Fuavai is researching Samoan objects from the Burke’s collection not only for his coursework, but also to advance his goal to become a matai—a high chief in Samoan culture. Matais have the important role of communicating on behalf of their families to the greater community. At funerals, weddings, and other big gatherings, matais perform ceremonies and speak the matai language.
In addition to fala mats, Fuavai is researching kava bowls, toto’os (orators’ whisks) and other objects, collecting information from reference publications and interviewing his grandparents and other community members.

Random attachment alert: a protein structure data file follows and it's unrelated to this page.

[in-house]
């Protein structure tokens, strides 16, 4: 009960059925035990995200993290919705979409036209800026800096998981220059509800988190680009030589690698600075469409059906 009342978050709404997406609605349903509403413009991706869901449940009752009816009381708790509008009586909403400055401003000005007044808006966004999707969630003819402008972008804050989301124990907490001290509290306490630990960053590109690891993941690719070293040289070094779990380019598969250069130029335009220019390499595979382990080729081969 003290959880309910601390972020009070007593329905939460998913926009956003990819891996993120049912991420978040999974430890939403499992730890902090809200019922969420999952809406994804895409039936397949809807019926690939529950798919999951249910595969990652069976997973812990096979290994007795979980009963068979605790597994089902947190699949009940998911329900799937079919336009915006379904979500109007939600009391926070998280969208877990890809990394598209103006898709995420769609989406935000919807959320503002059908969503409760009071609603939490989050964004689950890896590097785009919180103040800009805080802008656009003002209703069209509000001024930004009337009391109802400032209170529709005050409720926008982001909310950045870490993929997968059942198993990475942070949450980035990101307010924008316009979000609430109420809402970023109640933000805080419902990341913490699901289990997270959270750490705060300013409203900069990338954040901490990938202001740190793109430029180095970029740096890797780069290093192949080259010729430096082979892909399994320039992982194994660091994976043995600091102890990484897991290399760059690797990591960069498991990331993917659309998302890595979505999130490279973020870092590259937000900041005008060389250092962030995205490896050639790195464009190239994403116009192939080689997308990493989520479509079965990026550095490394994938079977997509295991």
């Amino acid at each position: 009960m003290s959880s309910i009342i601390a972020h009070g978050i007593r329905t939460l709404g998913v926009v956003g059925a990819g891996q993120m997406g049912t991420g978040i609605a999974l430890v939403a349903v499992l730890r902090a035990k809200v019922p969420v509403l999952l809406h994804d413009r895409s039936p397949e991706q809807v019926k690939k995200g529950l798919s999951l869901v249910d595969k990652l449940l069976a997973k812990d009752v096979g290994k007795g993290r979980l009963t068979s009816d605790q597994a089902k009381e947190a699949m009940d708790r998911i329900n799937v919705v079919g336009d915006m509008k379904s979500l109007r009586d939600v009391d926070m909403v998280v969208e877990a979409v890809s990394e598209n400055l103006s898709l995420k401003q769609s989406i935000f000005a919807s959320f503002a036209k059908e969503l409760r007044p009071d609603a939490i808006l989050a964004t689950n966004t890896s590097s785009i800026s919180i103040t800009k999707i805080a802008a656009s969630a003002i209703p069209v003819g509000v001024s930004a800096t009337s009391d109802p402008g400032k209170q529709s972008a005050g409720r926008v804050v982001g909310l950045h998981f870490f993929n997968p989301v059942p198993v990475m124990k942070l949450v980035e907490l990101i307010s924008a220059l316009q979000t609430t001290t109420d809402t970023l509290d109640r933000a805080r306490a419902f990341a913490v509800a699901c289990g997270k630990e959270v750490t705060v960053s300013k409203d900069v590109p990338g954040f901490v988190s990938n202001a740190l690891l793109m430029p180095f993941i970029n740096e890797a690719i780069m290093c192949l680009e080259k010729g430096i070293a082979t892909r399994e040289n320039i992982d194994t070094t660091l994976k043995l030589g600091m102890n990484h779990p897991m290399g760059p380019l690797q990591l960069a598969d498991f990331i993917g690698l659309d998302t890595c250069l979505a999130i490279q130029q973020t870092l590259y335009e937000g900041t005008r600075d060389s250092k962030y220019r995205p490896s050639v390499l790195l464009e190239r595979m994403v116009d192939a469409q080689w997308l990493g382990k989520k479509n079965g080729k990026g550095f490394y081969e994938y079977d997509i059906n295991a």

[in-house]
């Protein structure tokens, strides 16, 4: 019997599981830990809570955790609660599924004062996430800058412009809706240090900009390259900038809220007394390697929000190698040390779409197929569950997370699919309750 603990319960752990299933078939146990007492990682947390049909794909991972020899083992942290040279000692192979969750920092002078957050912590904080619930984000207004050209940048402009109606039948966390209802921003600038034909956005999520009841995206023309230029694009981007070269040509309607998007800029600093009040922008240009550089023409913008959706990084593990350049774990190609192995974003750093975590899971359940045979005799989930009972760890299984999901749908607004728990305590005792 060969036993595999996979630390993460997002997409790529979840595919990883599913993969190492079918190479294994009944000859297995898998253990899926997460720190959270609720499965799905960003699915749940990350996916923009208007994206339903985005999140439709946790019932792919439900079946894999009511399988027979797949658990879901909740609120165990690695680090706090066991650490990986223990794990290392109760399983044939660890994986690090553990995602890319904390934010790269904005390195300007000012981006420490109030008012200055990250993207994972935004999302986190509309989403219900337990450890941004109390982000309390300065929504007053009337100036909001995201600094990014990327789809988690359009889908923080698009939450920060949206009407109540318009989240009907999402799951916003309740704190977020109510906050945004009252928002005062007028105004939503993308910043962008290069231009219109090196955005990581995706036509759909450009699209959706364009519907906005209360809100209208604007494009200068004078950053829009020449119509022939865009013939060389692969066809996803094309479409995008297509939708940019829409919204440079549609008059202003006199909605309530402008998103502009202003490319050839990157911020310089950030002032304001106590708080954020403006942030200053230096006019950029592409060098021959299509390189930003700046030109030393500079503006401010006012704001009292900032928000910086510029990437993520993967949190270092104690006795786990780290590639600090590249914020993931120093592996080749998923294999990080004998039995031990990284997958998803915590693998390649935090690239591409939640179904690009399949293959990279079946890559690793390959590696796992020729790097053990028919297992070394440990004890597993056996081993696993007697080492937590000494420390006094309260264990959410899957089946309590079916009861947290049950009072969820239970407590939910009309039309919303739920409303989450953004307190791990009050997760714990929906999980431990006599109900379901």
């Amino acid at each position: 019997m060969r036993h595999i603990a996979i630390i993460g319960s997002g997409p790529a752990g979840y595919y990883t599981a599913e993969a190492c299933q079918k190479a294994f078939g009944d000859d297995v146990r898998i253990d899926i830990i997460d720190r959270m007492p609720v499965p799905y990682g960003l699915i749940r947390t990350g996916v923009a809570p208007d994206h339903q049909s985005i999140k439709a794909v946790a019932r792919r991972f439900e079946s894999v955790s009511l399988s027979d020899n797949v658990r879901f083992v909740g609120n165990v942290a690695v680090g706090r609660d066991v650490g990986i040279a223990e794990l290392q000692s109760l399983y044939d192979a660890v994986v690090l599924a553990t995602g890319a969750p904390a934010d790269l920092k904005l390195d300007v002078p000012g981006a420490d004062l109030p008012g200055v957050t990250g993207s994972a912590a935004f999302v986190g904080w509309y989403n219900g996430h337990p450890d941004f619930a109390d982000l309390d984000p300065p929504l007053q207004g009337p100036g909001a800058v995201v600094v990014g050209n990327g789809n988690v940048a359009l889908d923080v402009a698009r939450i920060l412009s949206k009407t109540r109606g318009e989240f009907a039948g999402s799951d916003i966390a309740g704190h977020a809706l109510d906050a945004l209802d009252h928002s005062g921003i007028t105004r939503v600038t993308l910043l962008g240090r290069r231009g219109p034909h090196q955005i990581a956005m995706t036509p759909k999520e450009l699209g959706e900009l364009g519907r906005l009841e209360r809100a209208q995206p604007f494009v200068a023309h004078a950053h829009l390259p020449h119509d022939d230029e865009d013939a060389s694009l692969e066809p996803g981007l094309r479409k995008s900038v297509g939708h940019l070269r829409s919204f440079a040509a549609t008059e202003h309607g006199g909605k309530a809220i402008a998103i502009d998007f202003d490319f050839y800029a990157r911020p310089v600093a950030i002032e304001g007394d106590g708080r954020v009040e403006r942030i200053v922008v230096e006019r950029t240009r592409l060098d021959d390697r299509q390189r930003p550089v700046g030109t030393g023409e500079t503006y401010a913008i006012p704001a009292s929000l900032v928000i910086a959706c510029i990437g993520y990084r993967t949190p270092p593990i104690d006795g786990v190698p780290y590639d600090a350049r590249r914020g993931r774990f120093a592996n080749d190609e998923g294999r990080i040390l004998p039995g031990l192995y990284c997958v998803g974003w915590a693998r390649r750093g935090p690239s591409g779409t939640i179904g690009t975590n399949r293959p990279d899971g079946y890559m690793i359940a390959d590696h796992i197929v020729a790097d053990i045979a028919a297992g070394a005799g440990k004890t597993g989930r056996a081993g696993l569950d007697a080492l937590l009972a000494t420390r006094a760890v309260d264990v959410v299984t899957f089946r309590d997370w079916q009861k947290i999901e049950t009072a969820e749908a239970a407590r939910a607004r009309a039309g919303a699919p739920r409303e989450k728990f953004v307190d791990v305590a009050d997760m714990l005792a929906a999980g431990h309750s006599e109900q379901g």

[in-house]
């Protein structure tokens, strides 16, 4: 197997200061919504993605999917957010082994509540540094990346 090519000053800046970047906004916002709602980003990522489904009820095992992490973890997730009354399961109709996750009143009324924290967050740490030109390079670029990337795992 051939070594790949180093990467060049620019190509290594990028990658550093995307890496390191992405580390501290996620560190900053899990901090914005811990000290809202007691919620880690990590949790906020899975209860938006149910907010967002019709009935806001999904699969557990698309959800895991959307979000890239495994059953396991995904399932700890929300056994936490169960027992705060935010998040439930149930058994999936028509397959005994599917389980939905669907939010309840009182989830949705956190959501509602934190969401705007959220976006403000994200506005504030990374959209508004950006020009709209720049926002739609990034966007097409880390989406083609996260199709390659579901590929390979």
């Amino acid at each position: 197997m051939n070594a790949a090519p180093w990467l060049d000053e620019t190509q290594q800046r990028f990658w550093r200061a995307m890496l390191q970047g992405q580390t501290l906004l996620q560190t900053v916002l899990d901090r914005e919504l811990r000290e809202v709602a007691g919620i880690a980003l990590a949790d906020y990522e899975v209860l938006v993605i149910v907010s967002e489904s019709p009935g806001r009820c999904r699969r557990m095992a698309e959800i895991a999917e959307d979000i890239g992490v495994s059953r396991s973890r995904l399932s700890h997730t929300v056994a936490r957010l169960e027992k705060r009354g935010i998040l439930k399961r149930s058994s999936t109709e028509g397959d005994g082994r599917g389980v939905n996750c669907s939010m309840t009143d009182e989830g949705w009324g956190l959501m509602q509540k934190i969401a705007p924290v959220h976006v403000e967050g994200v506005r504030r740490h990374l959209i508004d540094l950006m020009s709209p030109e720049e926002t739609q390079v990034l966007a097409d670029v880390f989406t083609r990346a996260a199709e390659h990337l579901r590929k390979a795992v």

Sharing his knowledge of Samoan culture and matai language is another important step in becoming a matai. The Burke offers Fuavai opportunities to demonstrate this knowledge because it is a museum and community resource. Fuavai leads tours for visitors interested in Samoan culture, and is also visiting schools to help students learn about his culture before they travel to Samoa. In addition, he co-curated a display on the importance of tattoos in Samoan culture as part of the Burke’s recent exhibit, Imagine That: Surprising Stories and Amazing Objects from the Burke Museum.